The state E.sub.2, is characterized by an asymmetric wave function ψ.sub.2 that passes through zero at the center of quantum well 12. Electrons in this state will couple weakly to the centrally located phonon generator 10 and will tend to not absorb a phonon generator phonon. Instead, electrons in the E.sub.2 state are more likely to emit a phonon generator phonon. In this structure, electrons in the first excited state tend to absorb phonons while electrons in the second excited state tend to emit phonons. Electrons in state E.sub.1 have symmetric wave functions while electrons in state E.sub.2 have asymmetric wave functions. Transitions from E.sub.1 to E.sub.2 normally are rare since parity is not conserved; however, because of the resonance condition which allows many electrons in state E.sub.1 to absorb phonon generator phonons, the probability of transfer to state E.sub.2 is substantially increased.
An important feature of an enhanced conductivity quantum well is that phonons produced by the phonon generator have substantially the same energy as the difference between E.sub.2 and E.sub.1. Because the energy gap between first and second energy states (E.sub.1 -E.sub.2) is substantially equal to the phonon energy of phonon generators 10, and because substantial numbers of electrons in state E.sub.1 can absorb an optical phonon from the generator, the electron-phonon interactions caused by the presence of the phonon generator causes electrons to be paired by the absorption-emission process. The coupling between electrons can be expressed by the equation: ##EQU1## where V is referred to as the to electron-phonon coupling constant and hω.sub.LO.sup.PG is the energy of a longitudinal optical (LO) phonon generator (PG) phonon.
In the present invention, the spacing between the first two energy levels (E.sub.1 -E.sub.2) is equal to one optical phonon energy (hω.sub.LO.sup.PG). From the electron-electron coupling equation it can be seen that this relationship between phonon energy and energy levels E.sub.1 and E.sub.2 results in a resonance condition which maximizes electron-phonon interaction. It is convenient to build the entire structure from commonly available epitaxial materials such as GaAs, AlGaAs, and InAs. Since GaAs has a longitudinal optical phonon energy of about 37 meV, InAs which has an optical phonon energy of about 30 meV is a good phonon generator choice. The required spacing between the first two energy levels (E.sub.1 -E.sub.2) is about 30 meV when InAs is used as a phonon generator. The actual LO phonon energy of the InAs monolayer will be lower that the bulk value since its two dimensional lattice will be in compression when it is surrounded on both sides by GaAs, which has a smaller lattice constant than InAs. The parameters of a rectangular quantum well that produce this energy level spacing are:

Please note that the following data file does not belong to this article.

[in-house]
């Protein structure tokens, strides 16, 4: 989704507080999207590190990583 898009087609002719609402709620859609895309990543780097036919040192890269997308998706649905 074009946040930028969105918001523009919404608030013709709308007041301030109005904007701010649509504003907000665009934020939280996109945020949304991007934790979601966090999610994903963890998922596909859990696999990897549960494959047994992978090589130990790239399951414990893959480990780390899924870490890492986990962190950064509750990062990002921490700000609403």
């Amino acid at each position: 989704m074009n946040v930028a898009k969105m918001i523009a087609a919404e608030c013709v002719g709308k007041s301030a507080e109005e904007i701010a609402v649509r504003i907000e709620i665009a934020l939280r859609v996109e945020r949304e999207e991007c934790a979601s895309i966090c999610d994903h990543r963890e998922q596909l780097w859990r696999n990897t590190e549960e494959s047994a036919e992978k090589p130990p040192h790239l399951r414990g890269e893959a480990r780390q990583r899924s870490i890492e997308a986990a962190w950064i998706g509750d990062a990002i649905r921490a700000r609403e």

______________________________________Mini Quantum Well material: GaAsHost quantum well material: Al.sub.0.1 Ga.sub.0.9 AsBarrier material: Al.sub.0.3 Ga.sub.0.7 AsBarrier layer potential, V.sub.2 = 0.244 eVHost quantum well lower band potential, V.sub.1 = 0.081 eV______________________________________
Referring again to FIG. 2 and FIG. 3, an example of a structure resulting in quantum energy level relationships described above using those materials and eight monolayers of GaAs for each of mini-quantum wells 11 will be described. A phonon generator monolayer 10 comprising InAs is formed in the center of each mini-quantum well 11. Each mini quantum well 11 is separated from each other by eleven monolayers of host quantum well material 12. Additionally, barrier layer 13 is separated from the outermost quantum well 11 by eleven monolayers of host quantum well material 12. If transfer wells 14 are used, the layer thicknesses must be adjusted to maintain the correct separation between E.sub.2 and E.sub.1. The exact width of transfer wells 14 and barrier layers 13 can be adjusted to provide desired doping concentration and charge transfer characteristics. This structure is provided as an example; it should be understood that a wide variety of materials and layer thicknesses can provide similar energy band relationships in a quantum well structure.
By now it should be appreciated that there has been provided an enhanced conductivity material capable of operating at temperatures well above superconductivity temperatures. The invention employs a superlattice structure having a plurality of phonon generators sandwiched between two quantum well layers wherein the phonon generator generates phonon having optical energy substantially equal to the difference between energy levels of the quantum well. The interaction between electrons in the quantum well and phonons generated by the phonon generator causes a resonant condition in which electrons interact with the quantum well lattice absorbing and emitting phonons which in turn couple with the electrons. The coupled electrons can travel through the crystal lattice parallel to the phonon generator layer in enhanced conductivity state.